The Forestry Forum is sponsored in part by:

iDRY Vacuum Kilns


Forestry Forum
Sponsored by:


TimberKing Sawmills



Toll Free 1-800-582-0470

LogRite Tools



Norwood Industries Inc.




Your source for Portable Sawmills, Edgers, Resaws, Sharpeners, Setters, Bandsaw Blades and Sawmill Parts

EZ Boardwalk Sawmills. More Saw For Less Money!

STIHLDealers.com sponsored by Northeast STIHL


Woodland Sawmills

Peterson Swingmills

 KASCO SharpTech WoodMaxx Blades

Turbosawmill

Sawmill Exchange

Michigan Firewood, your BRUTE FORCE Authorized Dealer

FARMA


Baker Products

ECHO-Bearcat

iDRY Wood Lumber Vacuum Drying for everyon

Baltic Abrasives Technologies Nyle Kiln Dry Systems




Author Topic: First Timber Frame Build  (Read 1600 times)

0 Members and 1 Guest are viewing this topic.

Offline Don P

  • Senior Member x2
  • *****
  • Posts: 5636
  • Location: Southwestern VA
  • Gender: Male
    • Share Post
    • Calculator Index
Re: First Timber Frame Build
« Reply #20 on: January 31, 2019, 06:29:01 PM »
Sort of, but generally no. Dougfir is usually pulled out and market by itself or with other higher strength species. When you see me use a term like "western woods" in relation to strengths it is in reference to a "species combination" in the tables. SPF and SYP are the best known species combinations, Spruce-Pine-Fir, and Southern Yellow Pine (5 species). They have grouped together a set of species that are marketed together and assign that group design strength values based on the weakest member of that group, so most often Dougfir is pulled out and marketed on its own because it is generally a good bit stronger than other members of that combination. Hope that made sense.

To the nitty gritty. In the front of the "Supplement to the NDS, Design values for wood construction", that's where the tables are, is a list of species combinations. Western Woods; Any species in the Douglas Fir-Larch, Douglas Fir-South, Hem-Fir, and Spruce-Pine-Fir (South) species combinations, plus any or all of the following: Alpine Fir, Idaho White Pine, Mountain Hemlock, Ponderosa Pine, Sugar Pine.

The truck was fun, had to drop the axle and lift the engine to get the pan off, yup the pump screen was clogged, with sludge and big metal shavings. I was hoping for just the sludge and was going to put a new pump in, not looking like it's worth the expense, I think she's done. Clean it up and slap it back together tomorrow. Well I got it right, I bought it at the wore out price :D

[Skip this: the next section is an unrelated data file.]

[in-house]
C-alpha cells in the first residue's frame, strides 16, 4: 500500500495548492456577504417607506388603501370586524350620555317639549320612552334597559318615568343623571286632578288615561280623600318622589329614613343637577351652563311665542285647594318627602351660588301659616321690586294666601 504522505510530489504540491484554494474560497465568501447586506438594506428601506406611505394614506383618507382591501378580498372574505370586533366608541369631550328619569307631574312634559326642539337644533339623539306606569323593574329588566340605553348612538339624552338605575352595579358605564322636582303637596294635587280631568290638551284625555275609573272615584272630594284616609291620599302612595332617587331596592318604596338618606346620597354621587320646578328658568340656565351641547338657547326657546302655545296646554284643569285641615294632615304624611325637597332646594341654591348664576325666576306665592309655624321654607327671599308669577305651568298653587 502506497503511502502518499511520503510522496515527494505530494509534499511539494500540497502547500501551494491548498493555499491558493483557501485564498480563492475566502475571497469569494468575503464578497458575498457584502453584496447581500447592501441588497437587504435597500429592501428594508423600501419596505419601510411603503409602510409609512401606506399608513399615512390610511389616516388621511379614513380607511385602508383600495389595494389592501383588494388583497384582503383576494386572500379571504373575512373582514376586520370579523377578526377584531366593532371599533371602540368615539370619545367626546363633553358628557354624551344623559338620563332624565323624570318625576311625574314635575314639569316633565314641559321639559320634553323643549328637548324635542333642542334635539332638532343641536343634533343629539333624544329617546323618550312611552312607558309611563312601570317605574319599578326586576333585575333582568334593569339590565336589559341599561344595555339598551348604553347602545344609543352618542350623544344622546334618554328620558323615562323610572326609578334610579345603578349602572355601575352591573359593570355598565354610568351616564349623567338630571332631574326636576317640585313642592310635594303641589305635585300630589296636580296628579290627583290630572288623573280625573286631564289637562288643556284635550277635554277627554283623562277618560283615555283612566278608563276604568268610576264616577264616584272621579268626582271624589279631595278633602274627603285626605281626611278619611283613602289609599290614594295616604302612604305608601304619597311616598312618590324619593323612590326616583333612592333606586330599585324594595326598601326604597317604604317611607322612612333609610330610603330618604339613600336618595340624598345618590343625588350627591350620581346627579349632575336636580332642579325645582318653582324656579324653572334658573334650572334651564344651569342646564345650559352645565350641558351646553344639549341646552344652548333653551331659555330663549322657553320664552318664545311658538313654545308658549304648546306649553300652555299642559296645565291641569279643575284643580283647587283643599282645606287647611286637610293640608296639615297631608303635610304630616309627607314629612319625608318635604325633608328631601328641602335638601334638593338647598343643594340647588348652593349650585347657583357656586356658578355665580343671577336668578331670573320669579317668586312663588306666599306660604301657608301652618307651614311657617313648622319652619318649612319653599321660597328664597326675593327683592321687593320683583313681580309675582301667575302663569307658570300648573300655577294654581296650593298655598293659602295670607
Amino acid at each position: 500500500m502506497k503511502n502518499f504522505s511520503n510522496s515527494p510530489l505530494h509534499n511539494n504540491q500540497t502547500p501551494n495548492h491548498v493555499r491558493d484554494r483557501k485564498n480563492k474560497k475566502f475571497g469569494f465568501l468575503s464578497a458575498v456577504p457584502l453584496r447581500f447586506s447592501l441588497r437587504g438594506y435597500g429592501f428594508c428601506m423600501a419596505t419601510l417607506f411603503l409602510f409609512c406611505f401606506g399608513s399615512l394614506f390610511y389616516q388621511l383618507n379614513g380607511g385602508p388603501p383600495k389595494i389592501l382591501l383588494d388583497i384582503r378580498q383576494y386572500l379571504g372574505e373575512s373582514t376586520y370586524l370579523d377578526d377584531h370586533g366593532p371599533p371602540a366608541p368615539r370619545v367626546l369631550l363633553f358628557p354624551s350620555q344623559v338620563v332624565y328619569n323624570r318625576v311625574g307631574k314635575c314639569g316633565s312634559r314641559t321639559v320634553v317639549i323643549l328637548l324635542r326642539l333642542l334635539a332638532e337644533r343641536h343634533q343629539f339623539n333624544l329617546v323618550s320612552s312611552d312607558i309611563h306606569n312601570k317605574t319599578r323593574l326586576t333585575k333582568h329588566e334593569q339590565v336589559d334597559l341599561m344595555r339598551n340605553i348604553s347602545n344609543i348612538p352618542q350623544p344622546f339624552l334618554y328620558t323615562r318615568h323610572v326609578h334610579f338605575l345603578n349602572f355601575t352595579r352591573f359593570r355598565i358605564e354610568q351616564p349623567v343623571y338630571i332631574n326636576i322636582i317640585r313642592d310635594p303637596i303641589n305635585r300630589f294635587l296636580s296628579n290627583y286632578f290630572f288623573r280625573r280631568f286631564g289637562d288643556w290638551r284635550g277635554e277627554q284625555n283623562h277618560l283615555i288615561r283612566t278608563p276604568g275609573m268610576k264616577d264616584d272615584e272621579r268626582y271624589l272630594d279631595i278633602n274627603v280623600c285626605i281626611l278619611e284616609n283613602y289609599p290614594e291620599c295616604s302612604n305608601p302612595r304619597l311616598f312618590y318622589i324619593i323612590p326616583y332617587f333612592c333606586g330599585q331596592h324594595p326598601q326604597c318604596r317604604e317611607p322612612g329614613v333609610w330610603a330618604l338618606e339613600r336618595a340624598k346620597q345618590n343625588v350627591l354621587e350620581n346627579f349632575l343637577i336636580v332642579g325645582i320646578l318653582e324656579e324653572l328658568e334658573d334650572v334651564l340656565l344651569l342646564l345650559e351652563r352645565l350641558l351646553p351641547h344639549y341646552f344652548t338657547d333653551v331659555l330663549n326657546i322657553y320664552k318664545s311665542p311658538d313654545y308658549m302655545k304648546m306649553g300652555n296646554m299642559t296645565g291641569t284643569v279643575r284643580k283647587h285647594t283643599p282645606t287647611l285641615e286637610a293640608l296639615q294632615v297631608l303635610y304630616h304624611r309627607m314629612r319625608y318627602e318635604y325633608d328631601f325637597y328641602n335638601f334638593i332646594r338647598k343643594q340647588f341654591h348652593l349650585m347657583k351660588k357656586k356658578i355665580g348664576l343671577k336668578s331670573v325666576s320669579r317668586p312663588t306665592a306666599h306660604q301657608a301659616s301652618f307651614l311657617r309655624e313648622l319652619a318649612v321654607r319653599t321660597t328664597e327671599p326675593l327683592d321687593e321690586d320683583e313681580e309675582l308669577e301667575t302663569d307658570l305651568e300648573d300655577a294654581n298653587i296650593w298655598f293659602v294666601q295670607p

I'll try to peck away at the calcs after a warmup and some chow.
A laborer works with his hands
A craftsman uses his brain and his hands
An artist uses his brain, his hands, and his heart

Offline nativewolf

  • Senior Member x2
  • *****
  • Posts: 1619
  • Location: Delaplane, VA
  • Forester
    • Share Post
Re: First Timber Frame Build
« Reply #21 on: January 31, 2019, 07:14:59 PM »
och, sorry to hear about the truck.  I'm looking for 2 farm trucks myself.
Liking Walnut

Offline Don P

  • Senior Member x2
  • *****
  • Posts: 5636
  • Location: Southwestern VA
  • Gender: Male
    • Share Post
    • Calculator Index
Re: First Timber Frame Build
« Reply #22 on: January 31, 2019, 11:25:54 PM »
I might have a pasture truck available soon. Actually I have another engine I can drop into it. I'll run this one till it screeches to a halt first though.

Got the design values installed in both calcs, should be good to go.
A laborer works with his hands
A craftsman uses his brain and his hands
An artist uses his brain, his hands, and his heart

Offline Brad_bb

  • Senior Member x2
  • *****
  • Posts: 3633
  • Age: 47
  • Location: Joliet, IL and Indy
  • Gender: Male
    • Share Post
Re: First Timber Frame Build
« Reply #23 on: February 01, 2019, 12:38:17 PM »
aguaman99, I think your local Doug fir would be the preferable material to work with.  Very good strength to weight ratio.  Remember that there are two different types of doug fir, coastal doug fir which tends to be clear straight grained, and interior doug fir like you have locally, which is what is typically used for timberframes in your area.